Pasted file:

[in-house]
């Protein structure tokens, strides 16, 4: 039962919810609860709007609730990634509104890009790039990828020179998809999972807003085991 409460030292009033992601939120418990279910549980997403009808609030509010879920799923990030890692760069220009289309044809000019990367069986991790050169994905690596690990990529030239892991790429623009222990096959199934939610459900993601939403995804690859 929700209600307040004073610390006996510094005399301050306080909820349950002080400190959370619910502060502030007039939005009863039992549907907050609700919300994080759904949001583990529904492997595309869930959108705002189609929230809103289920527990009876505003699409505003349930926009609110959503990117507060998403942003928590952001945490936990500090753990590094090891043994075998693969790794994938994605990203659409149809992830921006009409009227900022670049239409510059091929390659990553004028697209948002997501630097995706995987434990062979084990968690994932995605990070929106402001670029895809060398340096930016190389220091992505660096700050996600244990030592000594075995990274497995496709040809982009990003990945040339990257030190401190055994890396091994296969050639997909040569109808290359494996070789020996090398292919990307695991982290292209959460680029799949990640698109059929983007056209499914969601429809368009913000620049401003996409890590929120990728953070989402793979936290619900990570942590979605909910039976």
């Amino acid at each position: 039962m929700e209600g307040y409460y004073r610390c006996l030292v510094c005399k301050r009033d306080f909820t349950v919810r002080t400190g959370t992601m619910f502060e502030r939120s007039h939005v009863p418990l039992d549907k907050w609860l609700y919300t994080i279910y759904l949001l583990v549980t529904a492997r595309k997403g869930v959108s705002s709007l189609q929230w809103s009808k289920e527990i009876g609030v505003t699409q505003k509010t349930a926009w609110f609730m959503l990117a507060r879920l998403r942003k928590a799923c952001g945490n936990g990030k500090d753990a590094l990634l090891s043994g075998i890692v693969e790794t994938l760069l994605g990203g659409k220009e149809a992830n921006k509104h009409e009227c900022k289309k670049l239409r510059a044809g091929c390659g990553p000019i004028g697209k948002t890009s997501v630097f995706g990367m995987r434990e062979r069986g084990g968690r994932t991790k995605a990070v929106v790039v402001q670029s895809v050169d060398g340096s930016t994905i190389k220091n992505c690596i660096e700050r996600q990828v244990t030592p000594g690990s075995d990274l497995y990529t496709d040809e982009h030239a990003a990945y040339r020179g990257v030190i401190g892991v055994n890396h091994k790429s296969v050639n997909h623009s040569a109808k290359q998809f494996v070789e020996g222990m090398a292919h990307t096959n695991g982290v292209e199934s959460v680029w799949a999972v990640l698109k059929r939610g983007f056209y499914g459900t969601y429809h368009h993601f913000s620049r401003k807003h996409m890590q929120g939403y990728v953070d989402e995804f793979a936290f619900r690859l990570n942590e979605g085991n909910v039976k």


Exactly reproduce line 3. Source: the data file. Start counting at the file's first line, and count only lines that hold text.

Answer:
């Amino acid at each position: 039962m929700e209600g307040y409460y004073r610390c006996l030292v510094c005399k301050r009033d306080f909820t349950v919810r002080t400190g959370t992601m619910f502060e502030r939120s007039h939005v009863p418990l039992d549907k907050w609860l609700y919300t994080i279910y759904l949001l583990v549980t529904a492997r595309k997403g869930v959108s705002s709007l189609q929230w809103s009808k289920e527990i009876g609030v505003t699409q505003k509010t349930a926009w609110f609730m959503l990117a507060r879920l998403r942003k928590a799923c952001g945490n936990g990030k500090d753990a590094l990634l090891s043994g075998i890692v693969e790794t994938l760069l994605g990203g659409k220009e149809a992830n921006k509104h009409e009227c900022k289309k670049l239409r510059a044809g091929c390659g990553p000019i004028g697209k948002t890009s997501v630097f995706g990367m995987r434990e062979r069986g084990g968690r994932t991790k995605a990070v929106v790039v402001q670029s895809v050169d060398g340096s930016t994905i190389k220091n992505c690596i660096e700050r996600q990828v244990t030592p000594g690990s075995d990274l497995y990529t496709d040809e982009h030239a990003a990945y040339r020179g990257v030190i401190g892991v055994n890396h091994k790429s296969v050639n997909h623009s040569a109808k290359q998809f494996v070789e020996g222990m090398a292919h990307t096959n695991g982290v292209e199934s959460v680029w799949a999972v990640l698109k059929r939610g983007f056209y499914g459900t969601y429809h368009h993601f913000s620049r401003k807003h996409m890590q929120g939403y990728v953070d989402e995804f793979a936290f619900r690859l990570n942590e979605g085991n909910v039976k």